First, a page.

Robert Scott Thompson
Upon The Edge Of Night






Upon The Edge Of Night by Californian Ambient veteran and synthesist Robert Scott Thompson is many things at once, an important thing to note if one considers its inclusion in my annual Winter Ambient Review Cycle. Its title does not feature particularly icy vocabulary, but since I am writing about music – by means of analyzing track titles as well, I have to admit – this does not prevent me from linking it to the coldest of all seasons. Released in December 2012 on the artist’s own Aucourant Records and available to purchase and fully streamable at Bandcamp, Upon The Edge Of Night is nevertheless on the edge of consideration and almost failed to be included in said cycle, but this assertion does not reflect on the quality by any means. It rather has to do with the humble reviewer’s strictness. But first things first: the album features eight compositions of the New Age-inspired kind (aka the Berlin School), and yes, all of them aurally illustrate a certain aloofness and peaceful unfolding of events, an important assessment, given that these eight pieces derive from three different – back then forthcoming – albums. Kosmische synth pads conflate with wind chimes, processed as well as transparent guitar twangs and, last but not least, a classic piano. No goblet drums, Native percussion devices or similar artifacts are included, and the lack thereof might convince readers to deny this work the New Age label. Fair enough. For the time being, I still call it that, but am also keen on its Drone-underpinned side and heliospheric spirit. And yet it comes down to this question: what endemic element, texture, source or lack thereof did almost prevent the album from being included in the Winter Ambient Review Cycle 2013? It is warmth. Rivers of warmth. Upon The Edge Of Night is a silky affair, but in its nucleus, an interplay of elemental forces takes place. In the following paragraphs, I carve out the outcome from my viewpoint and the reasons to consider this work regardless.


Strange Lines And Distances is the gateway to Robert Scott Thompson's album. Ethereal synth cherubims sing in front of a dark yet benign rivulet of droning bass runlets. Silkened electric piano globs scintillate between the interstices and cusps. Muffled cyber-oid laser sounds shoot through the thickly wadded aura of contentment. The billow-like nature allows for the afterglow of the synths and makes the track appear cold, hollow…  and winterly. Within each interim fade-out phase, density and warmth decrease, and these are devices that go hand in hand on this track. Later on, only the synth choir inherits the wave-like nature, as warmth gains the upper hand via a prolonged drone stream of golden colors. In the end, however, the glassy shades and spheroidal translucency spawns bluer timbres. As the song slowly fades away, tiny protrusions of the warmer schemes try to tower above the scenery one last time, functioning as a marker of bliss despite the increasing coldness. The follow-up Glass Is The Enemy Of The Secret is a track with a great plasticity: Space-Age strings unite with concave spheres and vitreous synths. Sound, sustain, silence and their entanglement are the principal modules of this construction. Despite the faintly portentous dark matter injections, peacefulness reigns. Dun-colored but illumined by whitewashed wind chimes and fluttering sparks, Glass Is The Enemy Of The Secret is almost cheeky in the portrayal of its mysteries and surprisingly interspersed with amicable overtones.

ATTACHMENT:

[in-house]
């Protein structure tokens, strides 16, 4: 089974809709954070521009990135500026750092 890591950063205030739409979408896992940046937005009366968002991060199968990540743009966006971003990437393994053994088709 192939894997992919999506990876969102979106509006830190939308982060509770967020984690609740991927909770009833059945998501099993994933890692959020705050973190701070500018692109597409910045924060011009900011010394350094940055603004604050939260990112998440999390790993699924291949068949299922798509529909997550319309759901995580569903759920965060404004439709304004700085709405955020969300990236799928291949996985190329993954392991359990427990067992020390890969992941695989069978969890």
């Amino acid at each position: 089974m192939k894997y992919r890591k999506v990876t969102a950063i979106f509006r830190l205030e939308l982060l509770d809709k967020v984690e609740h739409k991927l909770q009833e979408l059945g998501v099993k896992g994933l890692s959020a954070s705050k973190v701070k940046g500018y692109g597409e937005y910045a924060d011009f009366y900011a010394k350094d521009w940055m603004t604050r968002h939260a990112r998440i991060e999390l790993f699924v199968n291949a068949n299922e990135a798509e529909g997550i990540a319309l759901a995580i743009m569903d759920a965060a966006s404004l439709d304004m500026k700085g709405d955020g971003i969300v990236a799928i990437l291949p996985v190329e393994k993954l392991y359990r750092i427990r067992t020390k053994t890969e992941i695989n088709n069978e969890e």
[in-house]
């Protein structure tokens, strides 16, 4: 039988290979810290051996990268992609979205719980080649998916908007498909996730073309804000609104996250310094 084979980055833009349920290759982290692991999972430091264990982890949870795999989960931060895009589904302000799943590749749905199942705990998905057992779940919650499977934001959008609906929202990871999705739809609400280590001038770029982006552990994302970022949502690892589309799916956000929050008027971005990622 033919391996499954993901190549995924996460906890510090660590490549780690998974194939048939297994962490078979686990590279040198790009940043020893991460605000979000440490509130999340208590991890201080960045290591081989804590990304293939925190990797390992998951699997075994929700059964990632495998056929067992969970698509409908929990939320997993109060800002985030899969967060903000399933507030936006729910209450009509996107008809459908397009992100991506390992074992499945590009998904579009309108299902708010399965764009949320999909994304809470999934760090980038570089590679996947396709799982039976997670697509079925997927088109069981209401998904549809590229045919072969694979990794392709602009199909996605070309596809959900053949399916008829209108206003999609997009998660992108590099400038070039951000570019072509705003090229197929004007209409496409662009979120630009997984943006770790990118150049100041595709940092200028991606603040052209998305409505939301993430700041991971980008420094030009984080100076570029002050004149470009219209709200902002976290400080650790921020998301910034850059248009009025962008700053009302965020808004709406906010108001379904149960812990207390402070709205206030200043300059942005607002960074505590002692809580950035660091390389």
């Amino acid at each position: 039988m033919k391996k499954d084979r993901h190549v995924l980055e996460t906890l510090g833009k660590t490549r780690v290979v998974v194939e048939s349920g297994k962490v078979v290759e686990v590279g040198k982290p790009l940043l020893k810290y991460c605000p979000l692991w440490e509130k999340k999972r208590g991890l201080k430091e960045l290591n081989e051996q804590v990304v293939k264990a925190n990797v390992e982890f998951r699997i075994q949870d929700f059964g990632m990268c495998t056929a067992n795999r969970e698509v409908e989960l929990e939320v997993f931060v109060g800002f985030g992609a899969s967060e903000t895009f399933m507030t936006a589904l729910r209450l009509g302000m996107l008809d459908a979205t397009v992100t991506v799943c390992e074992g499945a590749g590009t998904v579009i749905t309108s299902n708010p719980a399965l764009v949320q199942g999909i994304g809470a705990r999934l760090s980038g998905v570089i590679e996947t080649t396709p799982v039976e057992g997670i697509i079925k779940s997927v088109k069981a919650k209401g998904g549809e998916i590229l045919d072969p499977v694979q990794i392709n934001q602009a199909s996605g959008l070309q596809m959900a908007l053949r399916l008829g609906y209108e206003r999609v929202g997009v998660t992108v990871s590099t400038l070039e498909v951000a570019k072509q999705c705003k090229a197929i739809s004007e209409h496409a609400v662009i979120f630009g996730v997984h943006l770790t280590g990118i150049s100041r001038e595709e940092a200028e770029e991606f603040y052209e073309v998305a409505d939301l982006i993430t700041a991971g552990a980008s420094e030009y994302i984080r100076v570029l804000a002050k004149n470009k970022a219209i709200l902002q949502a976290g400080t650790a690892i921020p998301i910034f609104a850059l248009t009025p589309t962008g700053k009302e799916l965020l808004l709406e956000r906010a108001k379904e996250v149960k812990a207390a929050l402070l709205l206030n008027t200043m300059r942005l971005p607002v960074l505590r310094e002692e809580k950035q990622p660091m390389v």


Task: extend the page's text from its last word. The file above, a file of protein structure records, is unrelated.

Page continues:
The third track, called The Misty Place, is definitely a cavity or antrum of some sorts: vaulted and reverberated turquoise-colored cosmic marimba pads become enmeshed with comparably piercing high-rise coruscations and temple bells. Here, the mood is truly enigmatic, but lofty and aeriform enough to prevent the architecture from being mistaken for a listener-swallowing New Age grotto. Long sustain phases and an infinitesimal level of haze let the listener feel the cove's altimeter via repercussion. Up next is In the Flow That Follows, a piano arrangement with staggering keys at its core, but ameliorated by warmhearted synth cascades and galactic glitters. The track showcases the duality between fragility and voluminosity, or better still, the possibility of their harmonious coexistence. Vernal warmth and hibernal coldness coalesce in piece. And what a surprise, there is even a sort of intermission included on the album: Listening Before Radar is an ultra-short vignette that is even shy of the 90-seconds mark. Consequently, Robert Scott Thompson wastes no time and defines the precious capsule immediately. The artist envisions a place of shelter with the attributes of liquid field recordings, arcane cymbals and acidic juxtapositions of the mesmeric kind. It is comparably bustling, but retains the grace of Ambient music.